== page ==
On the 6th February 1986, the body of 31-year-old Sallie-Anne Huckstepp was found floating in a pond in Centennial Park by a passing jogger.
Her murder, which remains unsolved, appears to be a tragic lesson on the fate of whistleblowers brave enough to call out police corruption in New South Wales.
This is her story.
A Troubled Life
Huckstepp was born Sallie-Anne Krivoshow on the 12th of December 1954, to a middle-class family in Sydney.
Huckstepp was a spirited adolescent.
She left school at 17 in order to marry a man named Bryan Huckstepp, with whom she moved to Western Australia.
Bryan Huckstepp was an abusive man, pushing his young wife into sex work in order to fund, firstly his own, and then both of their dependence on heroin.
By 1981, Huckstepp had managed to escape her husband and had returned to Sydney but remained dependent on heroin and survival sex work.
She began a relationship with 22-year-old Warren Lanfranchi, a heroin dealer caught up with a criminal syndicate linked to heroin kingpin Neddy Smith.
Throughout her years as a sex worker with a heroin habit, Huckstepp had witnessed countless instances of police corruption, claiming to have paid significant sums of money to police to avoid charges. However, it was the fate of Lanfranchi that would spur her to campaign against police corruption.
The Last Straw
In June of 1981, Lanfranchi allegedly robbed a Sydney heroin dealer, firing several shots at a police officer in the process. Neddy Smith claims he was then asked by Lanfranchi to negotiate a payment to then Detective Sergeant Roger Rogerson to avoid being charged with the shooting.
Smith allegedly set up a meeting between Lanfranchi and Rogerson for this purpose, but when Lanfranchi arrived he was surrounded by nearly eighteen officers from NSW police including Rogerson.
Lanfranchi was then shot and killed by Rogerson, in an altercation which Rogerson later claimed was self-defence.
An inquest into Lanfranchi’s death found that there was little evidence of self-defence, yet subsequent investigations by the New South Wales Ombudsman and Internal Affairs resulted in no action against Rogerson, despite clear indications of wrongdoing.
Outraged about the killing of her partner, Huckstepp made a formal statement to the New South Wales Policy Internal Affairs Branch about her experiences of paying off NSW police. She felt that Lanfranchi was murdered in order to obtain his money. Her lengthy, damning, statement about the state of corruption in NSW, ended with a blunt assessment of the state of law enforcement:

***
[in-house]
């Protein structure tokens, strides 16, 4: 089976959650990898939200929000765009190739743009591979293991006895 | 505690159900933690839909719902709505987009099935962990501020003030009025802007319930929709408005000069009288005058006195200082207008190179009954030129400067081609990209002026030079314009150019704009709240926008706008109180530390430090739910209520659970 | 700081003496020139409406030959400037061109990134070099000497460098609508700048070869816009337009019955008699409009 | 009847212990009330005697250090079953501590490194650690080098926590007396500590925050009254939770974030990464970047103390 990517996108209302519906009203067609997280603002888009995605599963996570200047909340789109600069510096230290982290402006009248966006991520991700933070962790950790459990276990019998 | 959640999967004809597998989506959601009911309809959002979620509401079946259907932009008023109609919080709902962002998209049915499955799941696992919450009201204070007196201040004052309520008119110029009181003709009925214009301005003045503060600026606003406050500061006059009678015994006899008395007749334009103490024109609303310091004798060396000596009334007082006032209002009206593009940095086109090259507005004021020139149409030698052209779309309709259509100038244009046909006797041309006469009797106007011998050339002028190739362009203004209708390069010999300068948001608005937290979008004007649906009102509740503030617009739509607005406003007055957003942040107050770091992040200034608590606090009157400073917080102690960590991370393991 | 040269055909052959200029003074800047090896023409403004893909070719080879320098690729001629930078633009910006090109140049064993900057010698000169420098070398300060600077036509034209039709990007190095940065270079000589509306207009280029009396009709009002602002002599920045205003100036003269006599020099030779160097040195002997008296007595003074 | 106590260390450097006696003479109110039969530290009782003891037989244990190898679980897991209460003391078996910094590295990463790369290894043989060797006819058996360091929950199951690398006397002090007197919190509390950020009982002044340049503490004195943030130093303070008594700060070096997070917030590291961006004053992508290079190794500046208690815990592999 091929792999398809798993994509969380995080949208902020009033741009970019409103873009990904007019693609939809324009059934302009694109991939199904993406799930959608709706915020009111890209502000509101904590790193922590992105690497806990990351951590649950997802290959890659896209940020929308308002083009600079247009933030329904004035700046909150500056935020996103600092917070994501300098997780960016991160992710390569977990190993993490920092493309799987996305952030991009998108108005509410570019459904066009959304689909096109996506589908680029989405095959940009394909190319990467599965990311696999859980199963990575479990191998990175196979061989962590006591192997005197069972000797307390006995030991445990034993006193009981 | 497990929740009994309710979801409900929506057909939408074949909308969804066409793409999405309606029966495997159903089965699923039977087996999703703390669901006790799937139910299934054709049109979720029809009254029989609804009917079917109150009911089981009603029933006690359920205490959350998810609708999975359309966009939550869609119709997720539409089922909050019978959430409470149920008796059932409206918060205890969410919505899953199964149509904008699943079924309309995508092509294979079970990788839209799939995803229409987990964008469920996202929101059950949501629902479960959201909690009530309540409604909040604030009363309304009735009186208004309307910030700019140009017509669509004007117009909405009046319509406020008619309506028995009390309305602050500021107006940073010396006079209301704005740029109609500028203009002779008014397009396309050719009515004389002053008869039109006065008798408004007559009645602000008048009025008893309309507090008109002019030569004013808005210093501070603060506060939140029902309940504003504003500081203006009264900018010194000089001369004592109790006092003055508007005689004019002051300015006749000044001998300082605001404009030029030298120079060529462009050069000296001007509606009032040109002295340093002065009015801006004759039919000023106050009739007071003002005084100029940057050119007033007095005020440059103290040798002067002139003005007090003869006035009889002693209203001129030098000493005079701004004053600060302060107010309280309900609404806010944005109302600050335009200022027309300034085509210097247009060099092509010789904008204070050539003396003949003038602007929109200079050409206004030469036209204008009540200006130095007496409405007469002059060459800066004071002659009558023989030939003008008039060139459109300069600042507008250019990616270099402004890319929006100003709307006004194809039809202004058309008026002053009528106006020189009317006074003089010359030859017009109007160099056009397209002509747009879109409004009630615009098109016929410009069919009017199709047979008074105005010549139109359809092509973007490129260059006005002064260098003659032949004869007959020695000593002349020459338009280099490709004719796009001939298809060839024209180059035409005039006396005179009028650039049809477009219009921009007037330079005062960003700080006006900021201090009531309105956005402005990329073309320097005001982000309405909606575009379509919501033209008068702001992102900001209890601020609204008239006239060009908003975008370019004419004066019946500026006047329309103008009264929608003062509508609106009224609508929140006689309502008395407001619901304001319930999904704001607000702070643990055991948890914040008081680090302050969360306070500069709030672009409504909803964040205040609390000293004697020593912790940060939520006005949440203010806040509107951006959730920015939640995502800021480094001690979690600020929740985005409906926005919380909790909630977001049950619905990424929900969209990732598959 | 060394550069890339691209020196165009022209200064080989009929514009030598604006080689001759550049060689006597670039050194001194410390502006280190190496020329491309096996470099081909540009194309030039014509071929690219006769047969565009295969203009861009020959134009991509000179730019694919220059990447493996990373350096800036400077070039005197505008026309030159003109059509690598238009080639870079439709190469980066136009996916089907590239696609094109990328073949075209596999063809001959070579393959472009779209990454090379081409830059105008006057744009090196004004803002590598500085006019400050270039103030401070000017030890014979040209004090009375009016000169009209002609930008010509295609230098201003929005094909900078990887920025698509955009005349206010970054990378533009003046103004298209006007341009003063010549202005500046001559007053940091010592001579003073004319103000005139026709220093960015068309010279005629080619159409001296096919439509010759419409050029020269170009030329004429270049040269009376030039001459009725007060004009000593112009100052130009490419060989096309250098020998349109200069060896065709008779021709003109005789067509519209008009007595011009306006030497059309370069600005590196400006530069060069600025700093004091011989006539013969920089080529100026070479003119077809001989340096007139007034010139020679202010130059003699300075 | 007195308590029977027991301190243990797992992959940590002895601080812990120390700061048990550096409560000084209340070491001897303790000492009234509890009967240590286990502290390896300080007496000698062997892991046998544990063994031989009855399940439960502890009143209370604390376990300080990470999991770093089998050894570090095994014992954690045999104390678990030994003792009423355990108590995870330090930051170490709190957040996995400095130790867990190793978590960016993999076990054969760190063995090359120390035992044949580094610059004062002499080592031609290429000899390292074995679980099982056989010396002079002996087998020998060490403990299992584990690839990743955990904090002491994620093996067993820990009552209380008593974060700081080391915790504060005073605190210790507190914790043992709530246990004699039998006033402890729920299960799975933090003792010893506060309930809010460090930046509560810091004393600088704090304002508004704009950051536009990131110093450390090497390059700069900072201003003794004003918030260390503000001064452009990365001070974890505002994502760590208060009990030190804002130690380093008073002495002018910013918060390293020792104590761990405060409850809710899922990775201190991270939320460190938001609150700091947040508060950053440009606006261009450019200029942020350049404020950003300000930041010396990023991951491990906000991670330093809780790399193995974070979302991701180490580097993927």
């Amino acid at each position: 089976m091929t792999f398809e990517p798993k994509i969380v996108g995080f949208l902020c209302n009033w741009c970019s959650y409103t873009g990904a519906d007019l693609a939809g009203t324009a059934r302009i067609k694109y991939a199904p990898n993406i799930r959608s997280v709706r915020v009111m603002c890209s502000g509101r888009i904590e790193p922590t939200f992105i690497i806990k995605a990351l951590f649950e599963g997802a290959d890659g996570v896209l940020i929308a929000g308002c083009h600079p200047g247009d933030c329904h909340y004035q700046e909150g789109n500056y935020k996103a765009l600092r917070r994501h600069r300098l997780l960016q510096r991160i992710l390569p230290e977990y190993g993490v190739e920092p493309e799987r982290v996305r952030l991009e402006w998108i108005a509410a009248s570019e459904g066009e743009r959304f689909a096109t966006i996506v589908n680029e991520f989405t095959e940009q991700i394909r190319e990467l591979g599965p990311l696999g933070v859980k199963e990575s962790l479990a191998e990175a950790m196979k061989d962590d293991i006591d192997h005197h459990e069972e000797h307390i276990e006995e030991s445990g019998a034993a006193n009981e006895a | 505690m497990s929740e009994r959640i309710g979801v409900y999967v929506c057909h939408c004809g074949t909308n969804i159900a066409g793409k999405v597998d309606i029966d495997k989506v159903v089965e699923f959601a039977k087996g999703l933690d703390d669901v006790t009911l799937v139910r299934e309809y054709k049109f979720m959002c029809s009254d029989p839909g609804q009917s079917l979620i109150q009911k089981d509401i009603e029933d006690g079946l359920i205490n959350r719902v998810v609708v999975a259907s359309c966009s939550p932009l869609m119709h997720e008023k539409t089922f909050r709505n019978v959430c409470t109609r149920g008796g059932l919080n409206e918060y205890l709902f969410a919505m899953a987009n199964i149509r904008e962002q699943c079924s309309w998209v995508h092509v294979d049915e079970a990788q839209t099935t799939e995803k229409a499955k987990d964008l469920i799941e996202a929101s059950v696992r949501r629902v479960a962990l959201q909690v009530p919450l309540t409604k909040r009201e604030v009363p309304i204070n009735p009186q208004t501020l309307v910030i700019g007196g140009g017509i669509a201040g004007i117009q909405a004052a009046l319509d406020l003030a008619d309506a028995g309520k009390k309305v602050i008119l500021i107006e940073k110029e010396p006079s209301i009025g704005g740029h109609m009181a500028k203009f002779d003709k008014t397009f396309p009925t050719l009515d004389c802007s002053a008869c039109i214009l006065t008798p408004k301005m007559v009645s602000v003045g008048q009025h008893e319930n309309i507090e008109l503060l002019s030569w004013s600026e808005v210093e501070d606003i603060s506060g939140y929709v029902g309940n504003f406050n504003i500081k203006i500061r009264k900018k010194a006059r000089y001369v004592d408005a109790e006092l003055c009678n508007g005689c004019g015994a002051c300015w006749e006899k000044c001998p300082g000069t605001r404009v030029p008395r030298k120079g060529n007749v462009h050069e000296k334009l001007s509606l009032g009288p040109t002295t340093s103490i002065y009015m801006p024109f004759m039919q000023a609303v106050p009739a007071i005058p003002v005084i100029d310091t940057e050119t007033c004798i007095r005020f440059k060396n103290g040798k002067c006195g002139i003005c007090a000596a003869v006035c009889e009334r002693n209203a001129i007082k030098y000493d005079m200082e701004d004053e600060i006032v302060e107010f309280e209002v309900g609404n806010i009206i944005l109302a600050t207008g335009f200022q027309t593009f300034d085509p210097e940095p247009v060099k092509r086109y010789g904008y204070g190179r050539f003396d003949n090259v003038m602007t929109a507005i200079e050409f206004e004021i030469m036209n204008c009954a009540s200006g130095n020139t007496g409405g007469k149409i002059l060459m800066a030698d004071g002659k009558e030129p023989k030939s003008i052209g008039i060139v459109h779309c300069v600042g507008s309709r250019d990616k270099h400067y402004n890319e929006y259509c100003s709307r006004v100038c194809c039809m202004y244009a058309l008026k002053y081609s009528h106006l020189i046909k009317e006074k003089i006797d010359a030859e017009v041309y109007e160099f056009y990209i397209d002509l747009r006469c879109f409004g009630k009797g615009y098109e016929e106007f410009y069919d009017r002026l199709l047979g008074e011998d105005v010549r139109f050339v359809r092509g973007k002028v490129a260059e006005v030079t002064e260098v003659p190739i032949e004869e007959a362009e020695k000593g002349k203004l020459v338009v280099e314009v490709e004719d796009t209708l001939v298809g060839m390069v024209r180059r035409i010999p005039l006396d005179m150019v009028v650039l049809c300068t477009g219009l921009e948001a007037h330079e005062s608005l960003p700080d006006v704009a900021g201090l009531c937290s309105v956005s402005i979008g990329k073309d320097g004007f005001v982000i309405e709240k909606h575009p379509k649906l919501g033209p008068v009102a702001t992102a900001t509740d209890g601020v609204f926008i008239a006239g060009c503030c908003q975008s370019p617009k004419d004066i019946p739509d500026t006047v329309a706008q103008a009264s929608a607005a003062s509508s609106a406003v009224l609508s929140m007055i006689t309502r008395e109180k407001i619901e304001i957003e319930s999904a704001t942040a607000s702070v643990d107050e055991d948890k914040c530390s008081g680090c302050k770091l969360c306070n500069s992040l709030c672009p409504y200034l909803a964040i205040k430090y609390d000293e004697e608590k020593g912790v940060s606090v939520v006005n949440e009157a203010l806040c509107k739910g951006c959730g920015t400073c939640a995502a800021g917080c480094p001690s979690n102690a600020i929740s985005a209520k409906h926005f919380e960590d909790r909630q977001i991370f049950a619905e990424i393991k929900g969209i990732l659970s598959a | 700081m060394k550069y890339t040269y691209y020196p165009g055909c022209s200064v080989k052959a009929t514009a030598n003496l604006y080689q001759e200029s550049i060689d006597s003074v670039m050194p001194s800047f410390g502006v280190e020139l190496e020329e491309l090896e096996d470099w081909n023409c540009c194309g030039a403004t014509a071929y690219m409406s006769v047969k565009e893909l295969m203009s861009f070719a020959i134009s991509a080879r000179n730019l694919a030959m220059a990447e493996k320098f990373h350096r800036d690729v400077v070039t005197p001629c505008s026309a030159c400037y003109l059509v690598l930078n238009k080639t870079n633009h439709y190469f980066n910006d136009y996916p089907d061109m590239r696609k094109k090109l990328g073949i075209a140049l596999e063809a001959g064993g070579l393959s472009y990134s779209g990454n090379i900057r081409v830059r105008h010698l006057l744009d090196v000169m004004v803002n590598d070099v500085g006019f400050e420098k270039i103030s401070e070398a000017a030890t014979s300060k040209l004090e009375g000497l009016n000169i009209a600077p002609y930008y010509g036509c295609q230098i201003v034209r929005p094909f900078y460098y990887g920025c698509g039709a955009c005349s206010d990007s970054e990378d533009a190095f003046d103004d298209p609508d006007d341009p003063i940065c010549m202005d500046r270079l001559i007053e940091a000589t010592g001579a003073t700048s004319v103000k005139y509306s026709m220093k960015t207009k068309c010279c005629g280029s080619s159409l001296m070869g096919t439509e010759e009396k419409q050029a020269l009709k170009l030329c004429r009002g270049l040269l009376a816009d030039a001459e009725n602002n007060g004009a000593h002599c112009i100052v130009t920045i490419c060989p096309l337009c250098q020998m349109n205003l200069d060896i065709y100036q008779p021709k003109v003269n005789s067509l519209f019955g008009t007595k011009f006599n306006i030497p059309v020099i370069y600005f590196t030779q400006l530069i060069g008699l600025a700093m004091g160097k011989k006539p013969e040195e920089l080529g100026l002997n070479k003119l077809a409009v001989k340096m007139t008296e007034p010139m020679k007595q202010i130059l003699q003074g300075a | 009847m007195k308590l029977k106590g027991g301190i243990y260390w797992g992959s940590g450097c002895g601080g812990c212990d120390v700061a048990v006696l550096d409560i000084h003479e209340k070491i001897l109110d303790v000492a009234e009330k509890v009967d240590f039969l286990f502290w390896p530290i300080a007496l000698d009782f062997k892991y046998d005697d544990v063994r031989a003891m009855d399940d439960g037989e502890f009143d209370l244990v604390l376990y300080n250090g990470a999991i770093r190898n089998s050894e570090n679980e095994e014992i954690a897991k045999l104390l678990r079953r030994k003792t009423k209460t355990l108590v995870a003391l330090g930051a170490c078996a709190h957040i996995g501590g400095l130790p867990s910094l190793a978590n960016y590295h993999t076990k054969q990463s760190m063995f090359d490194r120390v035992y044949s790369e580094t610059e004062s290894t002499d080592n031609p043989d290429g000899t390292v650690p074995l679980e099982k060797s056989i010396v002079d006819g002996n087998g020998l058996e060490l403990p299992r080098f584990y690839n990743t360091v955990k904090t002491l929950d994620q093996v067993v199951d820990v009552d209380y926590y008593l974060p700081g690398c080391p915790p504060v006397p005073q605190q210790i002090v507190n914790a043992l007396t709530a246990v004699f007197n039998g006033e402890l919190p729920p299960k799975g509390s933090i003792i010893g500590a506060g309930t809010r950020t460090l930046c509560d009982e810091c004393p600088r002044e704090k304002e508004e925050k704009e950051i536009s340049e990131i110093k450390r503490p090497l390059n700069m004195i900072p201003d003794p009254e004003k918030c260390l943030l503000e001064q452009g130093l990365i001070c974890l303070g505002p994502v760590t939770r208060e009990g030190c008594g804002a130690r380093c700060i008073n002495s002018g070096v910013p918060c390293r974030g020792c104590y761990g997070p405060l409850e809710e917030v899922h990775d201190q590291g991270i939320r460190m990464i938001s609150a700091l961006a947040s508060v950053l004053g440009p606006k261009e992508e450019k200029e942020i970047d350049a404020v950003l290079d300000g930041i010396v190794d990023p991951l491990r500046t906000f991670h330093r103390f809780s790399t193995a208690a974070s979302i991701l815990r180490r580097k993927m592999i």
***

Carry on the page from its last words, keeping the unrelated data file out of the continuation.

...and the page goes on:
“I believe that the New South Wales Drug Squad and the Armed Hold-Up Squad are both totally corrupt and that they feed on the very activities which they are supposed to stop.”
Huckstepp’s revelations provoked a media and political frenzy. She appeared on 60 Minutes soon after Lanfranchi’s death and publicly accused Detective Rogerson of being a cold-blooded killer.
Her whistleblowing would lead to the two largest institutional responses to police corruption in Australian history, the establishment of an Independent Commission Against Corruption and the undertaking of the Wood Royal Commission.
The Wood Royal Commission uncovered countless instances of police corruption in NSW including bribery, money laundering, drug trafficking, fabrication of evidence, destruction of evidence, fraud and serious assaults.
Huckstepp’s actions completely reshaped perceptions of NSW police and called for greater accountability, particularly within drug and “vice” enforcement. A documentary was made about Huckstepp’s life and she began writing articles for magazines on her difficult life at the margins of society.
However, Huckstepp’s life would be cut short in circumstances which raise serious questions about the risks whistleblowers take on in calling out police misconduct.
On the evening of her death, Huckstepp received a phone call, telling her roommate that she was meeting someone and would be back shortly. Most accounts believe this call was from convicted drug dealer Warren Richards, an associate of both Neddy Smith and Rogerson.
The discovery of her body would be headline news across the country. Yet, despite obvious inferences that her murder was payback for her heroism, the coroner concluded she was killed by “persons unknown”.
Neddy Smith confessed to a cellmate some years later that he had killed Huckstepp as a favour to Rogerson, but later stated he had lied about this in order to promote a book he was writing.
Rogerson himself had an alibi for the night of Huckstepp’s murder, he was drinking with police prosecutor Mal Spence in a Merrylands pub.
In 2016, Rogerson along with fellow former police detective Glen McNamara, were found guilty of murdering Sydney man Jamie Gao during a drug deal.
Huckstepp’s claims that Rogerson was a corrupt standover man and a ruthless killer were finally vindicated. Yet a resolution regarding her own murder remains out of sight, with the case remaining open to this day.
Huckstepp’s sister, Debra Krivoshow, spoke to the Sydney Morning Herald, soon after the conviction of Rogerson, reflecting on her sister’s legacy.
“If there is a lesson that Sallie-Anne would want young women today to take from her life, as short as it was” she noted, “speak out if you see injustice.”